Money Stories: Round 3b – Miel’s College Money Stories

We have certainly realized through the process of reviewing our individual and collective money stories, how many there are and what an impact they have. We’ve already shared some of our initial money stories in Round 1 and Round 2, as well as Darcy’s stories in Round 3a, and now we have Round 3b for my own stories from college.

College Money Stories

  • My money lessons in college started very quickly. I had spent the summer working at Crater Lake Lodge and didn’t have access to my mail while I was there (before the days of email). I went off to Lewis & Clark College and started out my semester like most typical freshman. About a week after classes started I realized that there was actually a huge gap between what I was eligible for in loans and grants and what I owed. I think it was around $10k. I knew right away that this wasn’t an option. I started to consider back up plans, did I go to a community college, find a job until I could enroll somewhere, etc. Just after this news I got a call for an interview for the job I really wanted at College Outdoors, organizing and leading outdoor trips for fellow students. I told the nice guy that I really appreciated the offer, but that it turned out that I didn’t have enough money to continue with school and would have to drop out. The next thing I know, I have a call from Student Financial Aid Services. My would be boss had been so inspired by my application (where I told him all about growing up on a commune and camping from the early days) that he called them to find out if there was something they could do to help someone like me stay at LC. I was grateful but didn’t want to get my hopes up too much. The first question they asked as if anything in my family’s financial situation had changed in the last year. In fact my dad had fallen from a ladder while fixing the roof after our house had caught on fire and he hadn’t worked for the rest of the year. This change, as well as whatever else they were able to came up with, meant that there was a $3,000 gap. My maternal grandmother said she could help with a one time payment, but that I’d have to figure it out after that. It was my ticket to ride, and I took it and ran.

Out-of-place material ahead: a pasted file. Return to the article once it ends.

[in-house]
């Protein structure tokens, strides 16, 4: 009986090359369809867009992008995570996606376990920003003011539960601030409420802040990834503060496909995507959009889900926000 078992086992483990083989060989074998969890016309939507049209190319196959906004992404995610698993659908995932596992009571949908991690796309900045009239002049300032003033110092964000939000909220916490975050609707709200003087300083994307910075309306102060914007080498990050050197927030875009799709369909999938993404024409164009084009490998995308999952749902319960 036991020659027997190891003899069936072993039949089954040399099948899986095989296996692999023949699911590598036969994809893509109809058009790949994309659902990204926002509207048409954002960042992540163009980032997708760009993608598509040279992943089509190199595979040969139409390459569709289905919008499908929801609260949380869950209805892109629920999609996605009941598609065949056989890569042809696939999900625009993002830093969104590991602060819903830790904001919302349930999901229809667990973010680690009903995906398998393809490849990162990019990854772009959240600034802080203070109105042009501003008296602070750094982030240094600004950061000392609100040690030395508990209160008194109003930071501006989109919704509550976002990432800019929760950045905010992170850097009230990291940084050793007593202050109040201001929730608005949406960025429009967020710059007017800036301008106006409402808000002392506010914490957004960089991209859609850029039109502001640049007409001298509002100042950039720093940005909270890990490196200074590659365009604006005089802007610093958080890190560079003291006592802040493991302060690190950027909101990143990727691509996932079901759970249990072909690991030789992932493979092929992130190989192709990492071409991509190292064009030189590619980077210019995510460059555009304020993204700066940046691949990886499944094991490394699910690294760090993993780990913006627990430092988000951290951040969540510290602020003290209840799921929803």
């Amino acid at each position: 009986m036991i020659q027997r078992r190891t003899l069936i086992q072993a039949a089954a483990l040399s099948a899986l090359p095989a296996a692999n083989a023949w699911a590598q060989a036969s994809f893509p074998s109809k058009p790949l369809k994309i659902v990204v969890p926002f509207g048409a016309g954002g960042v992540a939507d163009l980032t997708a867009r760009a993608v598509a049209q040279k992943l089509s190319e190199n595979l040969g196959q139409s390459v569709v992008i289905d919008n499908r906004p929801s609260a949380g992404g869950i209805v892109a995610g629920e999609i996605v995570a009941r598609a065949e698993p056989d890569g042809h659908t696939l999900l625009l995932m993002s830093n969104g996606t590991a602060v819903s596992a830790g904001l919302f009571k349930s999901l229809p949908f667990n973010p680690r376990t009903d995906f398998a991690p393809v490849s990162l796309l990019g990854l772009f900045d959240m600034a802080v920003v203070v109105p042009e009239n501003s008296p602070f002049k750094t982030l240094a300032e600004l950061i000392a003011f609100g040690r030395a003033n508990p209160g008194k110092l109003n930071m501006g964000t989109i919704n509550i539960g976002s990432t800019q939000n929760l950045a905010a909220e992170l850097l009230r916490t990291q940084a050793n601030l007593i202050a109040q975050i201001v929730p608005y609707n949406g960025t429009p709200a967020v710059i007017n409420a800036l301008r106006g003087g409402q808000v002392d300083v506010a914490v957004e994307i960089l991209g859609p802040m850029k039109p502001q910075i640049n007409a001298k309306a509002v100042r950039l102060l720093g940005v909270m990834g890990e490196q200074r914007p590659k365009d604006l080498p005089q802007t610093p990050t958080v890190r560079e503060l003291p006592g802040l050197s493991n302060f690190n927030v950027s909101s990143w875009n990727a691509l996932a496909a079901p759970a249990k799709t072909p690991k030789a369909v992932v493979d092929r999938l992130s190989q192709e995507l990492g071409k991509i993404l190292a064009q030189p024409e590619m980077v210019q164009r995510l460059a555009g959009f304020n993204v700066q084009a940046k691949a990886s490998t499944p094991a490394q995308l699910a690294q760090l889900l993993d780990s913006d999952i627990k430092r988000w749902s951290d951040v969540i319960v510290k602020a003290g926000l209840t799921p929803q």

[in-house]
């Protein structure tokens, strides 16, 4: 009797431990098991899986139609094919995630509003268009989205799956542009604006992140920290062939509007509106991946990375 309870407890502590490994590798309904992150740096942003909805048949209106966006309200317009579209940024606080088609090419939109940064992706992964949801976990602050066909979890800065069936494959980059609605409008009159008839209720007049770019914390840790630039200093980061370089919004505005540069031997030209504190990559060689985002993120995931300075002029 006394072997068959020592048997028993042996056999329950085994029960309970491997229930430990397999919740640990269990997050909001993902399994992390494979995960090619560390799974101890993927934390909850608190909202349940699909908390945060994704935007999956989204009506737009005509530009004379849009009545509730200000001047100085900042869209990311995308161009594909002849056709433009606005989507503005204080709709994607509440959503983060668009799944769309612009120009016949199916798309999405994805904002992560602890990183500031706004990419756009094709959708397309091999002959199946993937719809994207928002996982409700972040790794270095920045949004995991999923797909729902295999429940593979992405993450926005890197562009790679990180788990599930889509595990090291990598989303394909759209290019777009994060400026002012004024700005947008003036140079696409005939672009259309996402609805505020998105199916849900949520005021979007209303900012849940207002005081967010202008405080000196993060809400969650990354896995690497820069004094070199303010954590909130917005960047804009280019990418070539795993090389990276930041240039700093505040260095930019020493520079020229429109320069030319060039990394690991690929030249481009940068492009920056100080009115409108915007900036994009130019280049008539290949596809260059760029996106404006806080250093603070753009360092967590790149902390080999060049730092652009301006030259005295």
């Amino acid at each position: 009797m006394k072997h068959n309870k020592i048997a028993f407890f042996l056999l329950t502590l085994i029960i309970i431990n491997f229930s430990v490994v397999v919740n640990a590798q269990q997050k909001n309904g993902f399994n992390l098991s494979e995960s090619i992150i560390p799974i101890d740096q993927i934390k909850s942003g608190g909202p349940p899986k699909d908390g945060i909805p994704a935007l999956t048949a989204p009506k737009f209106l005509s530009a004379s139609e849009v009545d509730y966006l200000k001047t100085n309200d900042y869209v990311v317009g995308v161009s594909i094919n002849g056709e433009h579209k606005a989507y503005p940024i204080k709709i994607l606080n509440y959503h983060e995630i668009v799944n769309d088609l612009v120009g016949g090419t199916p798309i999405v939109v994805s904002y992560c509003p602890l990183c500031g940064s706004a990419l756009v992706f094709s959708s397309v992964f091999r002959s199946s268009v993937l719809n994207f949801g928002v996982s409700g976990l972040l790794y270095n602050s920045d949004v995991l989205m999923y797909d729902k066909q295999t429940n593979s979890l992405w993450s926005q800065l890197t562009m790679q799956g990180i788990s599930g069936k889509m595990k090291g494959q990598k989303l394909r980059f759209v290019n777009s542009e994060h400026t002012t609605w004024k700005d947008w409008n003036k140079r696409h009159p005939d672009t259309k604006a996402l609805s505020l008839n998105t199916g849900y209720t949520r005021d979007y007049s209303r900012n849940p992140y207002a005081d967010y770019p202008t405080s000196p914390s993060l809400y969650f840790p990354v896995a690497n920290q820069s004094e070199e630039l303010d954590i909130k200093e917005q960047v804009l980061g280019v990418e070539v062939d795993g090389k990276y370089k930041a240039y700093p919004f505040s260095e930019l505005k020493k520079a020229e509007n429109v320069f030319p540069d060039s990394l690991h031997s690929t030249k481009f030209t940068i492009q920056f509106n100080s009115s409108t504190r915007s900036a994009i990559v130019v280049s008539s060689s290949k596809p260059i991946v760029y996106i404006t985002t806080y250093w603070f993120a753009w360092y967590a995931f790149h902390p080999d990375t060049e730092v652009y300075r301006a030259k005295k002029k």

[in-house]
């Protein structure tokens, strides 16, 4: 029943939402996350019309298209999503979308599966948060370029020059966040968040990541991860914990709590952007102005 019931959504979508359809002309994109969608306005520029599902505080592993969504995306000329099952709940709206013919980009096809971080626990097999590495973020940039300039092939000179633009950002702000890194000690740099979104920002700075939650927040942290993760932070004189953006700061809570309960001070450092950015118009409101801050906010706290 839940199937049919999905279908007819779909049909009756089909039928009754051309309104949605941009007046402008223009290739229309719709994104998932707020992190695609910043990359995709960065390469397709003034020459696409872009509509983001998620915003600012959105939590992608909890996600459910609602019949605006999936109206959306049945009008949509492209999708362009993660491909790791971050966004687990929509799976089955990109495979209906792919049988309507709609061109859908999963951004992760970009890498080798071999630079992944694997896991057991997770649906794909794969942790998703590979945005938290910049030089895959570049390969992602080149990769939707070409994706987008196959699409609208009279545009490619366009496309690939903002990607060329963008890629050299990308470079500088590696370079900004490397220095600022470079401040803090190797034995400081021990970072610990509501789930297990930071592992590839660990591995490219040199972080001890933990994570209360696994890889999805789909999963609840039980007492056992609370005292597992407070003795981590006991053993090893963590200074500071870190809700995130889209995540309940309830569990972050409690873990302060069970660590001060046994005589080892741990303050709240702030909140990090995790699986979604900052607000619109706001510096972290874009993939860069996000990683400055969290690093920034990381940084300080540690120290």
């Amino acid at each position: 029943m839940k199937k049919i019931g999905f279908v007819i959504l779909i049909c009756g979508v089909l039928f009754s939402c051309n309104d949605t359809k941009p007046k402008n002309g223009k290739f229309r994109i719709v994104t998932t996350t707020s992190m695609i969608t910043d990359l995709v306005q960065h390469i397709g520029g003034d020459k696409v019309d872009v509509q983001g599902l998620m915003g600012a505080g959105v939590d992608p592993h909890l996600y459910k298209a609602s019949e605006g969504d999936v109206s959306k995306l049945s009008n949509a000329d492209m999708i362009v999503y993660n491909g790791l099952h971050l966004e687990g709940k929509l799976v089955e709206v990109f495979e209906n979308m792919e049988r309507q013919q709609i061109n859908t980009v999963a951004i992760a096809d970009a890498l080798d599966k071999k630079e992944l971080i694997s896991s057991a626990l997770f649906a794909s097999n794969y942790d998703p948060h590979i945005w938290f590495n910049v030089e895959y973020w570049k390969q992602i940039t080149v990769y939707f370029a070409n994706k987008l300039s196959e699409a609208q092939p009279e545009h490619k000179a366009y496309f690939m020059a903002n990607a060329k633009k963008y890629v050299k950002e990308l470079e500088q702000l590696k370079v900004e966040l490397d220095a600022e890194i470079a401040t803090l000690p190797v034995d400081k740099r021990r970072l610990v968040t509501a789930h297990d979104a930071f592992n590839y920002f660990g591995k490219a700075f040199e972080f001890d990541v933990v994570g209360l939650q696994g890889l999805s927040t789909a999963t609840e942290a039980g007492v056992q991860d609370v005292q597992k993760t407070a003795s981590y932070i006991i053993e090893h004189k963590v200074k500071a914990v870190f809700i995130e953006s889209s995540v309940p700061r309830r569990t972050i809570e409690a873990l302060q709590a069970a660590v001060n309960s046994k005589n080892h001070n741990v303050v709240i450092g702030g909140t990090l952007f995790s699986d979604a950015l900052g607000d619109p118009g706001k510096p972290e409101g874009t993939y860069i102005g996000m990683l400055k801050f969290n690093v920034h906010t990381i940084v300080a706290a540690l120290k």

• I promptly got two jobs, one at College Outdoors and the other taking pictures of kids at the mall, working about 35 hours a week, plus a commute to one of the jobs, and saved enough to pay for the next semester. My grades suffered, but I learned how to manage the multiple jobs and got into a groove of working for a semester to pay for the next semester.
  • With the hours I worked I didn’t have much of a social life to speak of. I had three roommates at the time (including one from Croatia – while the war was happening there- and the other from Germany). None of them worked and all got an allowance from their parents. Occasionally they would complain that I had more money than them (which I had worked for and wasn’t at liberty to spend).
  • Later in college, after my grandparents had sold their piece of farm land, while they continued to live with a great depression mentality. We would years later inherit what would in part become the Olivia Beach Camp Cabins (which will be a whole other story). I asked my paternal grandmother for help with my tuition. Her response was that if I didn’t have money to pay for school then I should quit.
  • My first year of doing my taxes I did a miscalculation, because I didn’t think it was feasible to get that much money back, and was delighted to find a hefty tax return when I got back from a trip to Europe (where I was looking forward to coming back with not much left). It would turn out that I made more in that summer than I would for some time, since I has been working 60 hours a week at Crater Lake Lodge.
  • In my sophomore year of college I did a semester in Australia, and with the exchange rate as it was, it was a very frugal trip. I definitely recall only the occasional beer to save money and count my pennies. At the end of the semester I squeezed my pennies enough to go on a once in a lifetime ten day outback trip with a professor of ours. It cost $1000 for 10 days ($1k of our pooled funds was spent on gas alone for the 5,000 kilometer trip through the outback). It was worth every penny and I’m certain I didn’t miss out on anything else that I had to sacrifice for it. I returned back from that trip with zero money and started saving back up for the next semester.
  • In my junior year of college I did a semester in Ecuador and recall having a $20 bill typically last a week or two. I would stand in line at the cambios behind traditionally dressed peasant women who would lift up their skirts to reveal rolls of cash and I would diligently cash my $20 each week. I felt equally good for both of us, happy to be living off of my $20 a week and happy for them to have money coming from their families.